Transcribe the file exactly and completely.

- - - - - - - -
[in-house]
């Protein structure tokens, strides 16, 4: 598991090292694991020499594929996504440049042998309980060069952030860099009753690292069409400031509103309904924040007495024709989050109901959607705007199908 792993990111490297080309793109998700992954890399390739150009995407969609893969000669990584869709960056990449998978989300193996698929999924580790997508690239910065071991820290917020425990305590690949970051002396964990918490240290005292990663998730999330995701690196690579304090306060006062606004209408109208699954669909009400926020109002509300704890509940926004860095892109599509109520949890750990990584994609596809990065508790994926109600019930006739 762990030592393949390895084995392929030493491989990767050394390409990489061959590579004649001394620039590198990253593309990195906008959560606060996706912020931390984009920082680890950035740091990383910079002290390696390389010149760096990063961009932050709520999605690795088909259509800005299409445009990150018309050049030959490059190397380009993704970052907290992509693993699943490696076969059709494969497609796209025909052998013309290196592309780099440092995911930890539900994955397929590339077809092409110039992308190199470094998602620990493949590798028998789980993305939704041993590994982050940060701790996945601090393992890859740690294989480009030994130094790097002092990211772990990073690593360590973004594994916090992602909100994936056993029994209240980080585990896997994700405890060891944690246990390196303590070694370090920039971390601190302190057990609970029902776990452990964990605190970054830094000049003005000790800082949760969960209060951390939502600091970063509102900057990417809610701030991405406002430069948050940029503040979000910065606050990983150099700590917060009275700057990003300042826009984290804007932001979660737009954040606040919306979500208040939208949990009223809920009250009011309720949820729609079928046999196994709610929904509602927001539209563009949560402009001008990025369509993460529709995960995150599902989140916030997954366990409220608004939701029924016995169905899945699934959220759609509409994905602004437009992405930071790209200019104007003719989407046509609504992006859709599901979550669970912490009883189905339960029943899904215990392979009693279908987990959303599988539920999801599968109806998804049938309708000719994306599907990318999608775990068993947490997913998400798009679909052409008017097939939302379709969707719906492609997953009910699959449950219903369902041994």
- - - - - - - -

[in-house]
């Protein structure tokens, strides 16, 4: 598991090292694991020499594929996504440049042998309980060069952030860099009753690292069409400031509103309904924040007495024709989050109901959607705007199908 792993990111490297080309793109998700992954890399390739150009995407969609893969000669990584869709960056990449998978989300193996698929999924580790997508690239910065071991820290917020425990305590690949970051002396964990918490240290005292990663998730999330995701690196690579304090306060006062606004209408109208699954669909009400926020109002509300704890509940926004860095892109599509109520949890750990990584994609596809990065508790994926109600019930006739 762990030592393949390895084995392929030493491989990767050394390409990489061959590579004649001394620039590198990253593309990195906008959560606060996706912020931390984009920082680890950035740091990383910079002290390696390389010149760096990063961009932050709520999605690795088909259509800005299409445009990150018309050049030959490059190397380009993704970052907290992509693993699943490696076969059709494969497609796209025909052998013309290196592309780099440092995911930890539900994955397929590339077809092409110039992308190199470094998602620990493949590798028998789980993305939704041993590994982050940060701790996945601090393992890859740690294989480009030994130094790097002092990211772990990073690593360590973004594994916090992602909100994936056993029994209240980080585990896997994700405890060891944690246990390196303590070694370090920039971390601190302190057990609970029902776990452990964990605190970054830094000049003005000790800082949760969960209060951390939502600091970063509102900057990417809610701030991405406002430069948050940029503040979000910065606050990983150099700590917060009275700057990003300042826009984290804007932001979660737009954040606040919306979500208040939208949990009223809920009250009011309720949820729609079928046999196994709610929904509602927001539209563009949560402009001008990025369509993460529709995960995150599902989140916030997954366990409220608004939701029924016995169905899945699934959220759609509409994905602004437009992405930071790209200019104007003719989407046509609504992006859709599901979550669970912490009883189905339960029943899904215990392979009693279908987990959303599988539920999801599968109806998804049938309708000719994306599907990318999608775990068993947490997913998400798009679909052409008017097939939302379709969707719906492609997953009910699959449950219903369902041994």